starring Felicity Jones, Diego Luna, Ben Mendelsohn, Alan Tudyk
screenplay by Chris Weitz and Tony Gilroy
directed by Gareth Edwards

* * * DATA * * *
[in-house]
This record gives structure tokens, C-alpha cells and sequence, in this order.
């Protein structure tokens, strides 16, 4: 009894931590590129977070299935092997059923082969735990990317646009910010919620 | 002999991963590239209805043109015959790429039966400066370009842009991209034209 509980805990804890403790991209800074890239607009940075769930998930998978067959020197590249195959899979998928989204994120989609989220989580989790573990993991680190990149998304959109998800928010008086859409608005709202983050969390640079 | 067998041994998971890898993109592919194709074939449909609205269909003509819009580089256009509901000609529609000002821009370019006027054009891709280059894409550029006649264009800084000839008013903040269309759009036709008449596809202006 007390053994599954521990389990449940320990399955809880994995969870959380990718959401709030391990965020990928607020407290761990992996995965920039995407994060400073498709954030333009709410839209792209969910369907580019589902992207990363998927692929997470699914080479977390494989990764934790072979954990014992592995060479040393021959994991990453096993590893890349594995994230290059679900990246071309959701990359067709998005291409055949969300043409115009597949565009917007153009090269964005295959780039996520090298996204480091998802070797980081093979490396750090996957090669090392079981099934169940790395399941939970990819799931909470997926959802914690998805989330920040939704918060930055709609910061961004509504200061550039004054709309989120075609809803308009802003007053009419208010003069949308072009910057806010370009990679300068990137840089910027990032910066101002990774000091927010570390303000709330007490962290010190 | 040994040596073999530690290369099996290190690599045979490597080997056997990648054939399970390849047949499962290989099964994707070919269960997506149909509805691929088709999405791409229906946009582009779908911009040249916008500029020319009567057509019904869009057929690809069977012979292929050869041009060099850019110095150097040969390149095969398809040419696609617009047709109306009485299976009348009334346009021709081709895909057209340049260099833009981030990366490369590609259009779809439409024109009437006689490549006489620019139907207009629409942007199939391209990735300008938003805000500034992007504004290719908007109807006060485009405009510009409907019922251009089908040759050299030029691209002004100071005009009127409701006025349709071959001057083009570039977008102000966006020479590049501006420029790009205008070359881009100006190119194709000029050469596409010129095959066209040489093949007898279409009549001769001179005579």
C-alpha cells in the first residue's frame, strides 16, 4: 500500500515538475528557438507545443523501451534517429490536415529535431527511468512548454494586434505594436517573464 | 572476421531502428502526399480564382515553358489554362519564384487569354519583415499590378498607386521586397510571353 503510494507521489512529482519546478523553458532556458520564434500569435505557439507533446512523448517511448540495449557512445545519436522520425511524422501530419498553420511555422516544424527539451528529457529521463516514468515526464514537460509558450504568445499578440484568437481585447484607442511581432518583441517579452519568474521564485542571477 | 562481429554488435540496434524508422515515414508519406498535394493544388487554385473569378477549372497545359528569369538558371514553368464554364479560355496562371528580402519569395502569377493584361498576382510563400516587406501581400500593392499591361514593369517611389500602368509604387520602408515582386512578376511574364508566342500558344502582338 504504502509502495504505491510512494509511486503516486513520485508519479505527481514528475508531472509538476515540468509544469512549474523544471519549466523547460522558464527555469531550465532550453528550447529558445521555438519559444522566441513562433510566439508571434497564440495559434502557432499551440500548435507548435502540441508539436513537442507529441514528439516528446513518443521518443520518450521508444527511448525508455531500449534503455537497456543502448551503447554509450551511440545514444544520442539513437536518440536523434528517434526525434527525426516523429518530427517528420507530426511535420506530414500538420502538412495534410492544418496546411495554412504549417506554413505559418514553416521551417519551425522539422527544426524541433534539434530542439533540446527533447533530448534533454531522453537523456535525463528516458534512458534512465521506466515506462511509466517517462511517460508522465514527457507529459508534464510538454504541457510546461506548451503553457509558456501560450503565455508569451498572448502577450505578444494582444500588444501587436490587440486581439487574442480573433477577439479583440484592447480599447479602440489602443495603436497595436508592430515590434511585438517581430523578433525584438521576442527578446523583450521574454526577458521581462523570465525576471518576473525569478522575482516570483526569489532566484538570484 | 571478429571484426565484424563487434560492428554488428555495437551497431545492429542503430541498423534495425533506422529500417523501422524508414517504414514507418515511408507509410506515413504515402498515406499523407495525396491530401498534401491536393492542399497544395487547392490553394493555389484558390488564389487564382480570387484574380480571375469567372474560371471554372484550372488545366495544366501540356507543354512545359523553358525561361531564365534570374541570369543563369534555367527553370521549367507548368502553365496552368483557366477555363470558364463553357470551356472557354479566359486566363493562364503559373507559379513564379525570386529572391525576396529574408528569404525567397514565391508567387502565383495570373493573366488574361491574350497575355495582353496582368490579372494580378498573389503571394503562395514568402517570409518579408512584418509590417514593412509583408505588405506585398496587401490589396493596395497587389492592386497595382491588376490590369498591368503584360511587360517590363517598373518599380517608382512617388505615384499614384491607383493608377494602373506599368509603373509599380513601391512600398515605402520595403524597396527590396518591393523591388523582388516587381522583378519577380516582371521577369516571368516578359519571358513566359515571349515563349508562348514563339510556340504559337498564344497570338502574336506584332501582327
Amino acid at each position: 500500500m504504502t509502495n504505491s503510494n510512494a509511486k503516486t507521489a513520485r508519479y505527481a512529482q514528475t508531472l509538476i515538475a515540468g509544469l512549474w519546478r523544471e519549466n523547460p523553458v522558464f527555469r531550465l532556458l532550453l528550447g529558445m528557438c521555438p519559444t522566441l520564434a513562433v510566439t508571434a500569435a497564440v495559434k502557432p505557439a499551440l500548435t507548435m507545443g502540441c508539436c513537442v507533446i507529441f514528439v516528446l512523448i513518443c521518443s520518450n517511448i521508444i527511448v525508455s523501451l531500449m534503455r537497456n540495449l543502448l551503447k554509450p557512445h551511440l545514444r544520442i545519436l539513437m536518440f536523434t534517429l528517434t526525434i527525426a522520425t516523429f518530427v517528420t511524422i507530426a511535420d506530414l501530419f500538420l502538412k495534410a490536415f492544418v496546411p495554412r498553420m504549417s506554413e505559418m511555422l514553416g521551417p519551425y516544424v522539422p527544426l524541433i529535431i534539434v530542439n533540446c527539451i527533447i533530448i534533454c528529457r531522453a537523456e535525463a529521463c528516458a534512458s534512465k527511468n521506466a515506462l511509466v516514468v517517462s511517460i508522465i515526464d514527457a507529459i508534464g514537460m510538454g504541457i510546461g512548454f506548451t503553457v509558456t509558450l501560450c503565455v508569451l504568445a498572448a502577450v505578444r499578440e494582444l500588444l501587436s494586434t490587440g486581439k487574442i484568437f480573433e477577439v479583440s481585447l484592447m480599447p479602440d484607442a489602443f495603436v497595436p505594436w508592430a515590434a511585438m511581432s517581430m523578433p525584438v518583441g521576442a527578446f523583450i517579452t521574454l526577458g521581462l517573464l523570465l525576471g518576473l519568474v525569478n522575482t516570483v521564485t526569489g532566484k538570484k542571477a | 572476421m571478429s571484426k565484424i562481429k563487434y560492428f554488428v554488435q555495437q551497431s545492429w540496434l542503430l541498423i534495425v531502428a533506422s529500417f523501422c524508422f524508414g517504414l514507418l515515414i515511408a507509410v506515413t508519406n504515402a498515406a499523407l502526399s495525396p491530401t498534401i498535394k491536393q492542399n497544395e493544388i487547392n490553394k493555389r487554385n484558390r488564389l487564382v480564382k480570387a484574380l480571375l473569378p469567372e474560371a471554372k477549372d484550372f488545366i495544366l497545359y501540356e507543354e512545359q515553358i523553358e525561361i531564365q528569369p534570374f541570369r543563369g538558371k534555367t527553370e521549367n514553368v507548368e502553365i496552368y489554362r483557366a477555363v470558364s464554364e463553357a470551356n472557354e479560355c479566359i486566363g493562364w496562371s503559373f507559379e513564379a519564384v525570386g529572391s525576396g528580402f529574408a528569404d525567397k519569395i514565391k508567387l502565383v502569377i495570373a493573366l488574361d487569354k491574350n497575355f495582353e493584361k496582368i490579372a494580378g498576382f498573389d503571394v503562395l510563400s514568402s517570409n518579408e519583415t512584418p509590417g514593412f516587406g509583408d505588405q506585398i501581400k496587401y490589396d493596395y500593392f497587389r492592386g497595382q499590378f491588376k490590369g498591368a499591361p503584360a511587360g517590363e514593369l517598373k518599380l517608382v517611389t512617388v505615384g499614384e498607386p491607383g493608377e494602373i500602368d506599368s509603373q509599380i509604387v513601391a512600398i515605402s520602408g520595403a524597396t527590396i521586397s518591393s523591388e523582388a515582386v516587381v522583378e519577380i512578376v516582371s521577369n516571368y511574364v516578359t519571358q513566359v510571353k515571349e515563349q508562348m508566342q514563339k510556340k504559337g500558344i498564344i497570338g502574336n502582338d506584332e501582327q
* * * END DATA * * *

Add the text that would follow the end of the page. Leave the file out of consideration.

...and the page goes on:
by Walter Chaw A deep cut for Star Wars fanatics, Gareth Edwards's Rogue One: A Star Wars Story also happens to be the single most topical fiction of 2016, talking as it does--in bold, melodramatic strokes befitting a space opera--about the importance of rebellion in the face of fascism. "Order," says Empirical stooge Krennic (Ben Mendelsohn). "Terror," corrects brilliant weapons engineer Galen (Mads Mikkelsen). And the representative of the fascist regime smiles, as though it were all just a matter of semantics, this idea that terror and order are opposite sides of the same devalued coin. He's engaged in a kind of political double-speak, in gaslighting--things that until this year were the scourge of banana republics and other backwards backwaters. The Empire that Krennic represents needs Galen to help them complete their Death Star superweapon, with the '80s-era Reagan/Thatcher rationale that overwhelming destructive deterrents are the only way to truly keep the peace. Galen is compelled to cooperate to keep his daughter, Jyn (Felicity Jones), safe and anonymous in the protection of violent revolutionary Saw (Forest Whitaker). The rest is Jyn's quest to clear her father's name by stealing plans for the Death Star and delivering them to a fractured resistance that isn't entirely sure if it wouldn't be a good idea to give the Empire a chance. You know, maybe they won't do all the things they said they were going to do?